Not Awful UW Photography

Contact e-mail: kristaps at

I recently purchased a second-hand Nimar NID5300 for my Nikon D5300. After five years of smooth diving with a Nauticam housing for a Sony RX100IV (the NA-RX100IV), maybe I'm spoiled, but the Nimar so far has caused me nothing but trouble. This page is a rant about housing design in general, using my Nimar as an exemplar.

Avoid housings with face-plate clasps and single-screw arms, and factor in extra-but-really-required addons like flash triggers and ball mounts.

So you want to get a housing! There's a lot to take in at first glance, so here's a quick list of things that might bite you.

missed (strobe) connections

This regards optical strobes—those using fiber-optic cables.

Do you see the little black bar at the top of the housing? It has two holes that look like fiberoptic slots, so it looks like you can just pop the internal flash and sync with your strobes like with my prior Nauticam or my buddy's Fantasea A6400. And the product literature clearly states that you can use the internal flash.

Well, you can indeed pop the flash in the Nimar housing, but there's no way out-of-the-box to connect external strobes to the signal. Great. You can only use strobes if you buy the flash trigger, which comes with a clear bulkhead port. The fiber-optic cables then connect to the bulkhead and carry the signal through it. Without the clear bulkhead port, there's nowhere to connect the cables.

For internal flashes, make sure that there's a documented way to carry signal to your strobes. Or if you're going the hot-shoe trigger route, make sure your cables can carry the weaker signal emitted by the trigger.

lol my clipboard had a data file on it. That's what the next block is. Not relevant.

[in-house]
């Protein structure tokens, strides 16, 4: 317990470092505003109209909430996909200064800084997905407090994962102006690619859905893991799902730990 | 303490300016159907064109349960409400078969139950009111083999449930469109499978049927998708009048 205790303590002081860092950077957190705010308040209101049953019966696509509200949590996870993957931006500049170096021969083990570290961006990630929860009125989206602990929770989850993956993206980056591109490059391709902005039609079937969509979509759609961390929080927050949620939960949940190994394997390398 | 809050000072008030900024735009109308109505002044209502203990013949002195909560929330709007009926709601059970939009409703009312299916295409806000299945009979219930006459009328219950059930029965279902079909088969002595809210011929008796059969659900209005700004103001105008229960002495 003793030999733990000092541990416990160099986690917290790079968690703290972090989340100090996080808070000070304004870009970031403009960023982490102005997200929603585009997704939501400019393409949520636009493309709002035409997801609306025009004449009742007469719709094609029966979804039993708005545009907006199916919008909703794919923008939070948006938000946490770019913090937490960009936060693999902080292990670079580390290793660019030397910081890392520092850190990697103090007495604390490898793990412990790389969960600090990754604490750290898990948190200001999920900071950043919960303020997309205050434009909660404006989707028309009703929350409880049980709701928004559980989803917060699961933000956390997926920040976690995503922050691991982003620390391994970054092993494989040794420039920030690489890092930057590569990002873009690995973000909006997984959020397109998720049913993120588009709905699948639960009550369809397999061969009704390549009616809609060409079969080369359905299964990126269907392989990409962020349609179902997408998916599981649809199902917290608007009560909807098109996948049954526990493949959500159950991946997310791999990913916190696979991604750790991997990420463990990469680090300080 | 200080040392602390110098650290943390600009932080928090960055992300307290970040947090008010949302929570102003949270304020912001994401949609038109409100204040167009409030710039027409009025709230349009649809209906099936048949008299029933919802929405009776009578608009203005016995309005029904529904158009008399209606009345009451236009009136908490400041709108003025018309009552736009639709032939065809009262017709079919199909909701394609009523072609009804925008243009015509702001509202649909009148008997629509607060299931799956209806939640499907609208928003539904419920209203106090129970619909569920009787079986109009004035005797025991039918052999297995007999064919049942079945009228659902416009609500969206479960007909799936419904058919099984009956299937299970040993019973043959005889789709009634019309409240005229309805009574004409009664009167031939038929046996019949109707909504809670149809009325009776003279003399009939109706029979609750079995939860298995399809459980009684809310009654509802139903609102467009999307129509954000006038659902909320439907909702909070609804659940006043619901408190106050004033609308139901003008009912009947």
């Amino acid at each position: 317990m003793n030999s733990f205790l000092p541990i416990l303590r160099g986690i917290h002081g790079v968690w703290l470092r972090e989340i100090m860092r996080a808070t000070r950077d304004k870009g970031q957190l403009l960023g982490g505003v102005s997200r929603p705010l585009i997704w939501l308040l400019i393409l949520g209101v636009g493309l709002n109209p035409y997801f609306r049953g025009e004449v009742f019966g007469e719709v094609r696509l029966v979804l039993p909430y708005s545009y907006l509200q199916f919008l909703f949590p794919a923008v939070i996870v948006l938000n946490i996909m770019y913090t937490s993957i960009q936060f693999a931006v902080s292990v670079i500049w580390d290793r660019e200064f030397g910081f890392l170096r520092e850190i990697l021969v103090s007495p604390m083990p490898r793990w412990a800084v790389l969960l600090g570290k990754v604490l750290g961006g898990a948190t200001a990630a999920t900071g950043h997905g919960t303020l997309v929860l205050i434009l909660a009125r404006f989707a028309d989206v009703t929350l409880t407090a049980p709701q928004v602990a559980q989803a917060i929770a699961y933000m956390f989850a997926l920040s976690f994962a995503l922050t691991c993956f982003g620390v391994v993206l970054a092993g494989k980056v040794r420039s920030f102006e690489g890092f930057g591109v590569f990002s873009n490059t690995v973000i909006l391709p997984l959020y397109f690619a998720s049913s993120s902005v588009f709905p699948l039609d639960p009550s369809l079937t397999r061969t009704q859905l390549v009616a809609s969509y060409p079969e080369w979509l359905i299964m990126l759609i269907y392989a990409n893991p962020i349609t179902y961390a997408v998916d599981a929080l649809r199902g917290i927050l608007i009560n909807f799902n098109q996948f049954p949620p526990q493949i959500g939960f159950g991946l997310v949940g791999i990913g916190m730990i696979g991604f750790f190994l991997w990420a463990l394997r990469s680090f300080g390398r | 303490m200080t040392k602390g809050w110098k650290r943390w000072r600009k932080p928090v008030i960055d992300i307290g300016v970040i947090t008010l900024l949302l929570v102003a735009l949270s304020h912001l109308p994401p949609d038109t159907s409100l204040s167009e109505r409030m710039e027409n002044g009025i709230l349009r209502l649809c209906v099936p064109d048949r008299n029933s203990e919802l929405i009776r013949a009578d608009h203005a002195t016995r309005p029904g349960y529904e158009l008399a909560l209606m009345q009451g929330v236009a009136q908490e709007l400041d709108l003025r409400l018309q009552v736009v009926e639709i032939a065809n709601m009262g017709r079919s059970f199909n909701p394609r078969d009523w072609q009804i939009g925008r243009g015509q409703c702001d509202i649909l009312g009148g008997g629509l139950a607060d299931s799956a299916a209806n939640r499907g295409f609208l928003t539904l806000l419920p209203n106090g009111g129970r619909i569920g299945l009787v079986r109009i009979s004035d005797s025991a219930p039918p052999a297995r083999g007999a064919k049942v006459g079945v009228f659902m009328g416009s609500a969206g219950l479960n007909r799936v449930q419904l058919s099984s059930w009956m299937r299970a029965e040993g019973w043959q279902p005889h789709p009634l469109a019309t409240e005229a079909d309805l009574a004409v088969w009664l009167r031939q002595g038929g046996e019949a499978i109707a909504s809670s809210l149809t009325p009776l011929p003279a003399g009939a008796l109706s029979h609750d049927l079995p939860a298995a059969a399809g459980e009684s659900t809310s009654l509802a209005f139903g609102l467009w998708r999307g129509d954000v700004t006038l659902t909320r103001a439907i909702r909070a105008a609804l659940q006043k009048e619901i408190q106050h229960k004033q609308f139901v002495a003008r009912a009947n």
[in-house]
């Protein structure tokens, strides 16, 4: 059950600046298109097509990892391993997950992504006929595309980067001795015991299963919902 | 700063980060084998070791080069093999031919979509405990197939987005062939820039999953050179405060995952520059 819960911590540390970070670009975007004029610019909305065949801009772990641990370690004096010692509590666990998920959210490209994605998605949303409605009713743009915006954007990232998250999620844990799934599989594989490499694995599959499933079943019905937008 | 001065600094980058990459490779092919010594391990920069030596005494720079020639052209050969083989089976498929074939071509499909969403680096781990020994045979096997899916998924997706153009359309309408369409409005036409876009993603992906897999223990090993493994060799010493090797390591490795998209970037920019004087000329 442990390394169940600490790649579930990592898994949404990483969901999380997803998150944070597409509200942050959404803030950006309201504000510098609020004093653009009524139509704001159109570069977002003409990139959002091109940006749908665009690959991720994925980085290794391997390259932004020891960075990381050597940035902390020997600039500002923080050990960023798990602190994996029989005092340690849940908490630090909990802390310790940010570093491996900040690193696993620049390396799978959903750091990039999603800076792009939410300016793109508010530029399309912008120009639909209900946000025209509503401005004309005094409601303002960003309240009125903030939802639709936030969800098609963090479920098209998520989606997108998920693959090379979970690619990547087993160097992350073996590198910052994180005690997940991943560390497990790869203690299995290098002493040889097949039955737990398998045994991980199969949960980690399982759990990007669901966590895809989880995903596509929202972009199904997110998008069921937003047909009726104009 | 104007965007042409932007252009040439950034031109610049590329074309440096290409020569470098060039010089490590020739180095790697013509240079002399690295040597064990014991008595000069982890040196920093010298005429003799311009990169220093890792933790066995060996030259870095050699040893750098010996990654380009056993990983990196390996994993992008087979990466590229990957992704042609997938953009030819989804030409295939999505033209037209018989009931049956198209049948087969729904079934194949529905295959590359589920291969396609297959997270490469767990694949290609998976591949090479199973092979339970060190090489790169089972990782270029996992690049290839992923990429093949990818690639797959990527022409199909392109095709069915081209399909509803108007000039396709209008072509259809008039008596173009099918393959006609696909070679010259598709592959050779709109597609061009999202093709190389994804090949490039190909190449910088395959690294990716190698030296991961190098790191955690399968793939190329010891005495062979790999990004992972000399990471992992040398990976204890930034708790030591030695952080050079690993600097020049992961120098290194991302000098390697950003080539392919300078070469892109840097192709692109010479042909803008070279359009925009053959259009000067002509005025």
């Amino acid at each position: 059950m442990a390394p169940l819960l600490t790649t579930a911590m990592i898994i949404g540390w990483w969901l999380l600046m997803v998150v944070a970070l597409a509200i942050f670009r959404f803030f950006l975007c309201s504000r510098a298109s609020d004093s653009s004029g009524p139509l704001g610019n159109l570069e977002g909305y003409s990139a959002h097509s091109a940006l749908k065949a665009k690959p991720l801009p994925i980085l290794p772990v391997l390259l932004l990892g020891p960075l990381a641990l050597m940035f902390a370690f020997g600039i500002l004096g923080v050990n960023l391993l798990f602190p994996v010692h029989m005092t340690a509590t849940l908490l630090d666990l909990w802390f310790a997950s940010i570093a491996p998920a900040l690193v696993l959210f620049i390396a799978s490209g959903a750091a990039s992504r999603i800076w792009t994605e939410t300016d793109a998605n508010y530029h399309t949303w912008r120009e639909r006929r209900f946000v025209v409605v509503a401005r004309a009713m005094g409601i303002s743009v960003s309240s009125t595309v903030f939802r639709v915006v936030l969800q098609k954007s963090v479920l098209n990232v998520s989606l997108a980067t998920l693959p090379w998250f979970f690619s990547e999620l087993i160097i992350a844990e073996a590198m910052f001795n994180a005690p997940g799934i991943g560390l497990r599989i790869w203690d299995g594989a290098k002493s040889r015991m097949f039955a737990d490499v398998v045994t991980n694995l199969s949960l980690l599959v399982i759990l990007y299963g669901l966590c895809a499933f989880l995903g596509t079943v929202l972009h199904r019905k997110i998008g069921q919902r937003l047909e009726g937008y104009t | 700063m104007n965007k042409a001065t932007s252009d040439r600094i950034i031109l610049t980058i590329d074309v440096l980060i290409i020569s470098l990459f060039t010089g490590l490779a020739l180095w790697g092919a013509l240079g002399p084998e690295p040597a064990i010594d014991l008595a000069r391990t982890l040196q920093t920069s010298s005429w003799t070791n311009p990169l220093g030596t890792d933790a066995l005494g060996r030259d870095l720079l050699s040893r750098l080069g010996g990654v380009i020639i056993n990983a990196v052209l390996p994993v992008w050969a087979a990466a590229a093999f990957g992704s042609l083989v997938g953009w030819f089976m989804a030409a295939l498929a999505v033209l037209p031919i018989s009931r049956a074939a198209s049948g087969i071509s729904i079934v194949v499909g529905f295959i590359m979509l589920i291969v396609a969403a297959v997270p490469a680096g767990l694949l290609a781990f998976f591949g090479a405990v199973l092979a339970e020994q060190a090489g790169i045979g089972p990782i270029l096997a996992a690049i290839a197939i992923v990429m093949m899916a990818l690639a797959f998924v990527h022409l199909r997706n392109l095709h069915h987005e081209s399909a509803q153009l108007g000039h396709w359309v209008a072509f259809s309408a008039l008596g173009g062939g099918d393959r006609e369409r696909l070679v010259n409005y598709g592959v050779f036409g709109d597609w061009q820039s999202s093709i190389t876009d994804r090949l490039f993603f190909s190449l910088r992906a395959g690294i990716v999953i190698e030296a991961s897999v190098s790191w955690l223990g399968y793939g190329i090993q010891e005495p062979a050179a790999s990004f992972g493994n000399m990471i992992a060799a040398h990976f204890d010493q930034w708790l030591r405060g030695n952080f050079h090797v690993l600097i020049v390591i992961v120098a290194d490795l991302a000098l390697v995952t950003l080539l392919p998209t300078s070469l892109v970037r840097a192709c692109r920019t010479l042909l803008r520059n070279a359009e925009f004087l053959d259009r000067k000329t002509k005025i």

After buying the trigger, I found my cables wouldn't carry a signal—the trigger needs high quality fiber. (What constitutes quality is a mystery to me.) While waiting for new cables, I installed the clear bulkhead plug without the trigger attachment, engaged the internal flash, and used that with my old cables. It worked, though spottily and with a face full of flash.

Be careful connecting multiple strobes to each other unless your cable can be threaded through your arms.

Another annoyance of the Nimar is that it only has a single bulkhead for strobes. This means I need to attach the strobes to each other with a cable that stretches between the two—I don't currently have one long enough to thread. This poses an entanglement hazard.

in these (tray) arms

In many housings, the housing arms are part of a separate tray that screws in to the base in several places. Despite being expensive, I liked my Nauticam tray because it attached both to the housing base and also to the side of the housing, making the arms sturdy and stable.

Make sure that integrated arms attach at multiple points and won't loosen or break when twisted.

In my Nimar (I see this in some Ikelite models as well), the arms are integrated and screw in directly at the point of rotation. The left-hand arm is attached (at the rotation point) with an external screw that has an eye-hole. It's secured by a groove that prevents free rotation. Unfortunately, the screw has a tendency to loosen, and when it does, the left arm can rotate and even detach.